The United States Supreme Court has rejected a tax-collection lawsuit by the State of New Hampshire against the Commonwealth of Massachusetts impacting employment tax withholding for remote workers. Here’s an overview of the case and the effect of the Court’s decision.
The pandemic upends the status quo for Massachusetts employment tax withholding
In non-pandemic times, Massachusetts employers must withhold Massachusetts state income tax from non-resident employees’ paychecks in proportion to the amount of work those employees perform in Massachusetts. For example, a New Hampshire resident who commutes to Massachusetts four days per week, and works from home one day per week, has Massachusetts state income tax withheld from the 80% of her income, which is the proportion of her income earned in Massachusetts.
The COVID-19 pandemic through those rules into disarray. An estimated 100,000 New Hampshire residents who normally commuted to the Bay State started working remotely. Massachusetts employers soon wanted to know if that meant they should stop withholding Massachusetts income tax from those employees’ paychecks.
On April 21, 2020, the Massachusetts Department of Revenue issued guidance instructing Massachusetts employers to continue withholding from non-resident employee paychecks in the same proportions as they had before the pandemic triggered a state of emergency. In other words, even though New Hampshire residents were working from home full-time, the employers should keep withholding as if their employees still commuted to and worked in Massachusetts as usual.
New Hampshire seeks to sue Massachusetts over the rule
In October 2019, New Hampshire filed a request in the Supreme Court for permission to commence a lawsuit against Massachusetts. New Hampshire claimed Massachusetts had violated the U.S. Constitution and infringed on New Hampshire’s sovereignty by issuing the rule maintaining the pre-pandemic status quo for withholding Massachusetts employment taxes from New Hampshire residents.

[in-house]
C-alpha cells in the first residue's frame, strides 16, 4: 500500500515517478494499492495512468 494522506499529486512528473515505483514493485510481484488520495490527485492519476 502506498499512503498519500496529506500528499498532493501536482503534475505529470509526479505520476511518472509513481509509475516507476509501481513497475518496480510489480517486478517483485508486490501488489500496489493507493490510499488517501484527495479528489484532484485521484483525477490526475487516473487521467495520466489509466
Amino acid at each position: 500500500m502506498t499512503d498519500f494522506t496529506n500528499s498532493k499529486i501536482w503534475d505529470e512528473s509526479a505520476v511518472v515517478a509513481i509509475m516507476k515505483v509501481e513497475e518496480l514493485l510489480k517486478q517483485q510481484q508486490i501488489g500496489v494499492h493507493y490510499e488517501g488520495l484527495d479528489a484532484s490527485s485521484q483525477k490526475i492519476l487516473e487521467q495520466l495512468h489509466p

Massachusetts and, eventually, the United States government, opposed New Hampshire’s request. In essence, both argued that New Hampshire had no business challenging the Massachusetts revenue rule, and that the rightful party to challenge the rule, if anyone, would be an affected New Hampshire resident who had taxes withheld.
The Supreme Court decides not to take up the case
In a one-sentence ruling issued on June 28, 2021, the Supreme Court sided with Massachusetts and the federal government, refusing to give New Hampshire permission to pursue its lawsuit. The court did not explain its decision, but indicated that Justices Thomas and Alito would have allowed the case to proceed.
Where the decision leaves Massachusetts and New Hampshire taxpayers
By refusing to hear New Hampshire’s complaint, the Supreme Court effectively left the Massachusetts income tax withholding rule in place. That rule is set to expire on August 26, 2021.
However, it’s not likely to end the controversy. Individual New Hampshire taxpayers will likely file lawsuits seeking reimbursement of taxes withheld and paid to Massachusetts during the pandemic. Additionally, if remote work is here to stay, it could mean a potentially drastic reduction in employment tax revenues for the Commonwealth, unless it finds a new way to collect employment taxes from out-of-state residents who work for Massachusetts employers.